not pass the policy measures which wer required by the country, it was their duty to appeal to the country at once, instead of pursuing the course which they had done all through the session. Mr Beetham, Mr Taylor, and Mr Verrall also spoke. Mr Mitchelson said that he differed from Mr Ballance as to the reduction of the Audit vote. The reduction made m that vote would certainly cause injury to the system of auditing the accounts of the colony. As to Mr Balance's reflection on the management of the business of the House during the session, he resented that assertion, and said that the Governm«nt had conducted the business as efficiently as it was possible to do. It any mismanagement had occurred the Opposition wore wholly responsible font, as their action for the tii-st. eig: i ".■ iiino weeks of the session was discredit,le "> the highest de K rec, scarcely any Lu.iiaess beingdone at nil between Mr Biyce and Mr Ba lance, fhe member for Wangamu had also U vittec the Government with not passing then policy Bills, but he again asserted that the Opposition by their systematic obstruction were wholly responnbio for that. With respect to Mr Ballance« statement that the Labor Bills, after passing'in the House were rejected m the Oounefl,- he (Mr Mitchelson) desired to point out that the Government had shown every desire to get those Bills passed into law, but the fact was that, whilst those gentlemen m the Legislative Council who usually supported the Government were found voting for the Labor Bills, the members m that Chamber who actually caused the Bills to be rejected and who strongly opposed them, were those who were appointed to seats m the Council by Mr Ballance and his friends. Respecting / the reductions made m the Estimates, he said that they amounted to £44,481, leaving £5619 to make up tho £50,000 which the Government had promised to reduce. The Government intended to make that reduction out of the public buildings vote, and they still intended to make other reductions during the recess. With respect to Mr Ballance's assertion that the Opposition had forced the Government to abandon "the primage duty, he warned the House that, owing to the labor troubles, there would be a deficiency next year of at at least £50,000. He contended, therefore, that if the Opposition had done its duty this deficiency would not occur. He agreed with Mr Ballance when he hoped that the next election would return a Government who were able to cvrry on the business of the country satisfactorily, but he felt sure that the result of the elections would be to give the Government side of the House such a large majority as to provide for a strong Government being formed. The Appropriation Bill was read a third time and passed. The House rose at 2 p.m. The House resumed at 2.30 p.m. NATIVE LAND LAWS AMENDMENT BILL. Mr Hislop moved that the House does not insist on its disagreement with the amendments made by the Legislative Council m the Native Land Laws Amendment Bill. After some discussion this was agreed to. A message was received from the Legislative Council, returning the Native Land Laws Amendment Bill, which was finally passed. Mr Mitchelson moved that the House at its rising adjourn till that day week. The motion was agreed to by 30 to 8. THE ADJOUKNMENT. On the Speaker resuming the chair at 5 p.m., the Governor's assent to the Appropriation Bill was received, and the House adjourned. THE WOKK OF THE SESSION. The schedule of the business of the cession is as follows : — Select Committees set up 13 Public Bills originated m the House 132 Public Bills brought from the Council 16 Private Bills 2 Petitions prenented 308 Divisions ... ... ••• •■• 288 Days of meeting ••• 57 Hours of sitting ... ... ••• 505 Daily average... ... B|hrs Questions asked Ministers ... ••• 465 fin tries m the Journals 976 Orders for papers ... ... •• • 90 Papers laid on the table ... ••• 232 Reports from Select Committees ... 389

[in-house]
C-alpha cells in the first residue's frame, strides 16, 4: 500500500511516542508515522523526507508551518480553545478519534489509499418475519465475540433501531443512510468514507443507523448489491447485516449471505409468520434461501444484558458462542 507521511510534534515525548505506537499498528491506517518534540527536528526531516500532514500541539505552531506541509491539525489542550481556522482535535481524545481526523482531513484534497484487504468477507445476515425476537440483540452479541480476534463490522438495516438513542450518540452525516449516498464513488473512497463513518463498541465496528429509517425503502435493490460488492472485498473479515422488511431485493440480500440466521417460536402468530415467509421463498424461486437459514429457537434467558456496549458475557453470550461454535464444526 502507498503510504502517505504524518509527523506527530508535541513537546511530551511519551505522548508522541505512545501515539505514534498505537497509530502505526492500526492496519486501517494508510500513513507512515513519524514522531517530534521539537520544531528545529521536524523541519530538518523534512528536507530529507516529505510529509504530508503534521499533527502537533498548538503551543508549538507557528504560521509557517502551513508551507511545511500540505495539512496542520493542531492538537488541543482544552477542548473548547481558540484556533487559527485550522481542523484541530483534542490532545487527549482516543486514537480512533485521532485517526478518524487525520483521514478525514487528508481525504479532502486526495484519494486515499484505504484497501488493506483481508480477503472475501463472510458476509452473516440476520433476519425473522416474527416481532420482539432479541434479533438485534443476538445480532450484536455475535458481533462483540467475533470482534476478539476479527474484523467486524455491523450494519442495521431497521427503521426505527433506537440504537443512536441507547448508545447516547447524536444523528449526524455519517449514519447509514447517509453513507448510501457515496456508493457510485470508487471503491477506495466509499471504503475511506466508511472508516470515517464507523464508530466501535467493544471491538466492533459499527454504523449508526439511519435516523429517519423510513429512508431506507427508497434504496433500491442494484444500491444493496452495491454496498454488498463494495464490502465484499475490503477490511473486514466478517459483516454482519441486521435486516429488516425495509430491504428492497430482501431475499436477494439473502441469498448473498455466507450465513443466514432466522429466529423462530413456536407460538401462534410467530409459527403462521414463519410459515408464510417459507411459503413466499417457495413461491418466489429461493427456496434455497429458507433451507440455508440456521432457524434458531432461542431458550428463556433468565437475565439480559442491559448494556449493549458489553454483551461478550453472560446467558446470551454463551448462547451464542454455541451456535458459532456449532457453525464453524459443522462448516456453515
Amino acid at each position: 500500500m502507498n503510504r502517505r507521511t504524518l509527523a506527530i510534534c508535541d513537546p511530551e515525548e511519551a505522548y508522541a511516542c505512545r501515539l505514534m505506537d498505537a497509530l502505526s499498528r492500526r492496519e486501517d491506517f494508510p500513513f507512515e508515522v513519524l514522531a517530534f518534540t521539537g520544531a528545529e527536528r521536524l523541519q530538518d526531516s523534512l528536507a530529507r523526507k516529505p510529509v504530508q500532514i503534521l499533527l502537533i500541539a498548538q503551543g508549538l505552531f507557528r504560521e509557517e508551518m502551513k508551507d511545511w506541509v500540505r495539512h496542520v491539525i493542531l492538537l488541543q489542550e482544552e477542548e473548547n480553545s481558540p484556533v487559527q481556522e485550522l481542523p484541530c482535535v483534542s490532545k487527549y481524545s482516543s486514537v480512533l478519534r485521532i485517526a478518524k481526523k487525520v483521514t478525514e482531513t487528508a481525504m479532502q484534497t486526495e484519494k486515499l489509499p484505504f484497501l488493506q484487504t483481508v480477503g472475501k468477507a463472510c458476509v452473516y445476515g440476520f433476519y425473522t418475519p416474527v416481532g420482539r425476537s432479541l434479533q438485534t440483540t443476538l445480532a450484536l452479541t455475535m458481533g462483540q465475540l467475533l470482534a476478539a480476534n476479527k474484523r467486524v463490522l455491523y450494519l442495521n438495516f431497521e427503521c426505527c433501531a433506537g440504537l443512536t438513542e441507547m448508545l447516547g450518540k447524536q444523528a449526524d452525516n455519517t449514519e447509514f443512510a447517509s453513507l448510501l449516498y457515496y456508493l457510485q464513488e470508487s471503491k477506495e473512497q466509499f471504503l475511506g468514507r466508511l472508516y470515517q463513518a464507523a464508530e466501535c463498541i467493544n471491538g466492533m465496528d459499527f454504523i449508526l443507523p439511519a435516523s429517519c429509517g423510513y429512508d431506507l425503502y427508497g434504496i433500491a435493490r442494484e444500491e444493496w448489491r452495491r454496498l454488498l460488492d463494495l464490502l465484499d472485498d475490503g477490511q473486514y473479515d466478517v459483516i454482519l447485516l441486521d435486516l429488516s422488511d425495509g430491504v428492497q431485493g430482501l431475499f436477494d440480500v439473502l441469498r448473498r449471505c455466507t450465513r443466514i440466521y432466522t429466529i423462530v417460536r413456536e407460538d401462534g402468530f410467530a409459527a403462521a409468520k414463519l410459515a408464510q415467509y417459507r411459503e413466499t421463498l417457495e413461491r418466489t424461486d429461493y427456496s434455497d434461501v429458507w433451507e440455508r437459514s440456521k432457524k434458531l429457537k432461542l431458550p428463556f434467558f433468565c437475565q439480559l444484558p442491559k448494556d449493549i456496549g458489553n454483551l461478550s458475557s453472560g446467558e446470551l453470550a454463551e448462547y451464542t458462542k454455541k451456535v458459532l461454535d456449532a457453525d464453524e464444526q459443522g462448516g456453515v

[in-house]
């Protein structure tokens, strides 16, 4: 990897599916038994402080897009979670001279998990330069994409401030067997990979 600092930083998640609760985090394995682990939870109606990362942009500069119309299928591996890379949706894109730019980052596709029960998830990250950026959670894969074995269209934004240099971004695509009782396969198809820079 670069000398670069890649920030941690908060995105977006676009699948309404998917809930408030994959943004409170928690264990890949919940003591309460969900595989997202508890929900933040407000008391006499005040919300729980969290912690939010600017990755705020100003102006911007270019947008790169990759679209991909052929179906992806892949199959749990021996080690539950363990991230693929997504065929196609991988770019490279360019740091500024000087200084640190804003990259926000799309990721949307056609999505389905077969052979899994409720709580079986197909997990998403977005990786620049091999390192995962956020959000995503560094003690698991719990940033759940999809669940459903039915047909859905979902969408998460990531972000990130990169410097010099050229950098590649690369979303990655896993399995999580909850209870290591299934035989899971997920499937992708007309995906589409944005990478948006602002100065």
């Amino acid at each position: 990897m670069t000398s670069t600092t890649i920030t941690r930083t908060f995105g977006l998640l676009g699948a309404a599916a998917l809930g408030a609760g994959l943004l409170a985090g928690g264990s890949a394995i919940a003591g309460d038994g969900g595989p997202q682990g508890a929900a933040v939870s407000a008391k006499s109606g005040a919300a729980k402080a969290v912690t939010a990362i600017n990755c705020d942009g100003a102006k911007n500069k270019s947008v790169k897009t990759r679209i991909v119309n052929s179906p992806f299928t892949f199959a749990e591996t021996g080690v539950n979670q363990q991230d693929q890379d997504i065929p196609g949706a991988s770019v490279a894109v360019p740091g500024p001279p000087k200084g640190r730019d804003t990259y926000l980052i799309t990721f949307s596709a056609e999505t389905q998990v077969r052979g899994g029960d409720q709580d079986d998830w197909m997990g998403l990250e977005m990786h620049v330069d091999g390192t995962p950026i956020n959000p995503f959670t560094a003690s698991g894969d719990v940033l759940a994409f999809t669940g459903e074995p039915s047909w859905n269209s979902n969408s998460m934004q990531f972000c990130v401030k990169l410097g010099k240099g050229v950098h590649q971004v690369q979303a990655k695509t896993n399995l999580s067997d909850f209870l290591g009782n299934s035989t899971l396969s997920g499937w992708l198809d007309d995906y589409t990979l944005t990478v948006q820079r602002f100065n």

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https://paperspast.natlib.govt.nz/newspapers/AG18900918.2.18.2

Bibliographic details

HOUSE OF REPRESENTATIVES., Ashburton Guardian, Volume VII, Issue 2521, 18 September 1890

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HOUSE OF REPRESENTATIVES. Ashburton Guardian, Volume VII, Issue 2521, 18 September 1890